Fiber optic bundle and method of manufacture

- Photon Imaging Corp.

A precision glass jig is formed to properly position ribbons of optical fibers for the area end of a fiber optic bundle forming the entrance field of an optical subsystem for an electronic printer. The opposite ends of the ribbons are aligned side-by-side and coupled against an electrostatic drum. The ribbons are inserted into slots in the glass jig, each ribbon providing a bearing surface for guiding the adjacent ribbon into the respective slot. A spacing tool may be used to temporarily separate adjacent ribbons for ensuring initial alignment and also for guiding insertion of the ribbons into the slots.

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This invention relates to fiber optic bundles and more particularly to such bundles which have the fibers arranged in different geometries at the first and second faces of the bundle.


U.S. patent Ser. No. 4,674,834 issued Jun. 23, 1987 discloses an electronic scanner and printer which employs a fiber optic bundle. The bundle has its fibers arranged in a linear array in a first face and in an area array in a second face. In operation as a scanner, light is directed at a peper and the linear end, having a length to scan over an 8.5 inch width on the paper, is moved incrementally with respect to the paper from one linear scan position to the next. Pixels transmitted by the fibers are sensed by a sensor array optically coupled to the area face.

In operation as a printer, an array of light sources is coupled to the area face of the bundle and the linear face is optically coupled to a photosensitive medium such as an electrostatic medium. The array of light sources generates patterns of pixels which are transferred to the electrostatic medium, line-by-line, for later transfer to paper by the familiar xerographic process.

A large number of fibers are necessary in order to achieve commercially acceptable resolution using fiber optic bundles. For example, for a three hundred dot per inch resolution, for an eight and one half inch wide document, 2,550 fibers are required; for six hundred dots per inch, over 5,000 are required. It has been found that the manufacture of such fiber optic bundles is costly not only because of fiber breakage, but also because of the initialization procedure necessary to identify the relationships between the fiber ends of the two faces of a (noncherent) fiber optic bundle as explained in that patent.

Copending patent application Ser. No. 532,933 filed Jun. 4, 1990, abandoned, and assigned to the assignee of the present application discloses a fiber optic bundle which has the fiber ends arranged in a linear array in a first face and in an area array in a second face. The bundle is composed of ribbons of fibers. That is to say, each ribbon is composed of a plurality of fibers arranged next to each other. Each fiber is capable of transmitting more than one pixel. In addition, the application discloses an embodiment in which each fiber in each ribbon is a multicore fiber composed of rows and columns of fibers, each also capable of conducting light, but each of a diameter small compared to the pixel size(the light source image).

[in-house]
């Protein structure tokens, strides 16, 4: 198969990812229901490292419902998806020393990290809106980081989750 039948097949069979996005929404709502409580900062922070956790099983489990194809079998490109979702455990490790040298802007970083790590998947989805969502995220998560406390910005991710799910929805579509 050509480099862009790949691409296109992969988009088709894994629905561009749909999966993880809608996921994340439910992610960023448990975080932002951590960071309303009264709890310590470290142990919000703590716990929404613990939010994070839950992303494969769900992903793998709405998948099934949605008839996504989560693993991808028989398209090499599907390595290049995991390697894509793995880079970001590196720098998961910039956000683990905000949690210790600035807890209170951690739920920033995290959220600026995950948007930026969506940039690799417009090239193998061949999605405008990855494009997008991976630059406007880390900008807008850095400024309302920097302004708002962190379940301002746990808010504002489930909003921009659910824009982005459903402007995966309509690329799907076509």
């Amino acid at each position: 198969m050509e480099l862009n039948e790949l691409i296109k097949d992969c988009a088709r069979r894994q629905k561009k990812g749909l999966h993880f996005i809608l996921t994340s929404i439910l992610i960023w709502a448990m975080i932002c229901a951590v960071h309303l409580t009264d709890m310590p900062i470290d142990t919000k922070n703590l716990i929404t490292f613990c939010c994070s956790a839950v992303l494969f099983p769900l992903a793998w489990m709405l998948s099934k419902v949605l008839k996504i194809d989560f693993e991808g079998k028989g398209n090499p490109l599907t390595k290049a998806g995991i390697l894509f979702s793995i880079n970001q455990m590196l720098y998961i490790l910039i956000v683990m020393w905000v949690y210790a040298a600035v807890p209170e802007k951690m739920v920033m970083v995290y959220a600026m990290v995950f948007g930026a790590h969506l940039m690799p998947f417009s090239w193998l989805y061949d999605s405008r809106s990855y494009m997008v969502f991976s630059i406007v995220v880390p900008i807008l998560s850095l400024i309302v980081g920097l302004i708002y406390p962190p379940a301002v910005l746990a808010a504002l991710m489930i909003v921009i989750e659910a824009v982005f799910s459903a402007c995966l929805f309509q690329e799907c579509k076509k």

The fiber optic bundle is constructed with such ribbons by abutting ribbons in a side-by-side arrangement to form the linear face of the bundle. The area face is formed by stacking the opposite ends of the ribbons one on top of the other. Particularly if care is taken, for example, to arrange the ribbons so that consecutively numbered ribbons, for example, from left to right in the linear face, correspond to the order from bottom to top in the area face, initialization is at least simplified if not obviated because the relationships between fiber ends is ordered.

Also, breakage is reduced because ribbons are stronger and easier to handle. Still, great care is required in the construction of the bundles to ensure that the ribbons align with one another and the spacings between the ribbons are fixed and uniform. Otherwise, the bundle does not transmit an image faithfully.


In accordance with the principles of the present invention, a rigid frame is employed to receive the ribbon ends in the area face of the fiber optic bundle. The frame may be made of many materials which, for example, may be metal, silicon, glass etc., but preferably is of glass. The frame is constructed like a ladder with the steps very close together. Further, the steps are wedge-shaped in cross section to facilitate the movement of successive ribbons between consecutive steps of the ladder.